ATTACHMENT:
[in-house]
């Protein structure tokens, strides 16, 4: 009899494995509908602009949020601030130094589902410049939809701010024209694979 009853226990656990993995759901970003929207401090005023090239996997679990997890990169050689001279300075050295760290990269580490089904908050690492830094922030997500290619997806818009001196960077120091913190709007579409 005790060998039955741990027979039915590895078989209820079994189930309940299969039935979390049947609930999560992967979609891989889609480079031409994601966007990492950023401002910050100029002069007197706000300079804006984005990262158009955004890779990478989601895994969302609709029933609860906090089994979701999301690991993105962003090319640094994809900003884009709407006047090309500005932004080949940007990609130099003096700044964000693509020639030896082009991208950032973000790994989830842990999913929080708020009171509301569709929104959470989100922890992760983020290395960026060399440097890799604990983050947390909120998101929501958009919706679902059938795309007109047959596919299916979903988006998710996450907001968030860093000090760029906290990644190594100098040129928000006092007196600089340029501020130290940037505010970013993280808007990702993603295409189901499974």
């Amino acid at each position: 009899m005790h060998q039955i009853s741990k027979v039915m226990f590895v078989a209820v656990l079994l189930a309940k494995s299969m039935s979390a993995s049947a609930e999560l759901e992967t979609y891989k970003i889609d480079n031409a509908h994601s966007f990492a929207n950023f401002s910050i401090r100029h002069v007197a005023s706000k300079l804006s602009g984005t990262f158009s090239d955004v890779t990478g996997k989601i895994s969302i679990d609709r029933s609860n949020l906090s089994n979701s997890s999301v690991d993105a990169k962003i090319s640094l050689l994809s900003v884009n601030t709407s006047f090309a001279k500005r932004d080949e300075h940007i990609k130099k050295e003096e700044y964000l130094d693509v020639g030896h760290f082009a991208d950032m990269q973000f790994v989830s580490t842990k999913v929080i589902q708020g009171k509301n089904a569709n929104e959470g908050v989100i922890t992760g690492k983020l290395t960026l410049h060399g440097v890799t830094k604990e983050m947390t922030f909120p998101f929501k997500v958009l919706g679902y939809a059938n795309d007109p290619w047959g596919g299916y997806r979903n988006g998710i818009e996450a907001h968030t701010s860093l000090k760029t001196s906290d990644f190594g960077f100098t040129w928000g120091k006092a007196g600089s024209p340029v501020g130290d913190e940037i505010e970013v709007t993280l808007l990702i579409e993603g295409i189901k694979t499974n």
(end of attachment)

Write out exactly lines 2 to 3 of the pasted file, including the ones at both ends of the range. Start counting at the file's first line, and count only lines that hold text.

């Protein structure tokens, strides 16, 4: 009899494995509908602009949020601030130094589902410049939809701010024209694979 009853226990656990993995759901970003929207401090005023090239996997679990997890990169050689001279300075050295760290990269580490089904908050690492830094922030997500290619997806818009001196960077120091913190709007579409 005790060998039955741990027979039915590895078989209820079994189930309940299969039935979390049947609930999560992967979609891989889609480079031409994601966007990492950023401002910050100029002069007197706000300079804006984005990262158009955004890779990478989601895994969302609709029933609860906090089994979701999301690991993105962003090319640094994809900003884009709407006047090309500005932004080949940007990609130099003096700044964000693509020639030896082009991208950032973000790994989830842990999913929080708020009171509301569709929104959470989100922890992760983020290395960026060399440097890799604990983050947390909120998101929501958009919706679902059938795309007109047959596919299916979903988006998710996450907001968030860093000090760029906290990644190594100098040129928000006092007196600089340029501020130290940037505010970013993280808007990702993603295409189901499974």
């Amino acid at each position: 009899m005790h060998q039955i009853s741990k027979v039915m226990f590895v078989a209820v656990l079994l189930a309940k494995s299969m039935s979390a993995s049947a609930e999560l759901e992967t979609y891989k970003i889609d480079n031409a509908h994601s966007f990492a929207n950023f401002s910050i401090r100029h002069v007197a005023s706000k300079l804006s602009g984005t990262f158009s090239d955004v890779t990478g996997k989601i895994s969302i679990d609709r029933s609860n949020l906090s089994n979701s997890s999301v690991d993105a990169k962003i090319s640094l050689l994809s900003v884009n601030t709407s006047f090309a001279k500005r932004d080949e300075h940007i990609k130099k050295e003096e700044y964000l130094d693509v020639g030896h760290f082009a991208d950032m990269q973000f790994v989830s580490t842990k999913v929080i589902q708020g009171k509301n089904a569709n929104e959470g908050v989100i922890t992760g690492k983020l290395t960026l410049h060399g440097v890799t830094k604990e983050m947390t922030f909120p998101f929501k997500v958009l919706g679902y939809a059938n795309d007109p290619w047959g596919g299916y997806r979903n988006g998710i818009e996450a907001h968030t701010s860093l000090k760029t001196s906290d990644f190594g960077f100098t040129w928000g120091k006092a007196g600089s024209p340029v501020g130290d913190e940037i505010e970013v709007t993280l808007l990702i579409e993603g295409i189901k694979t499974n």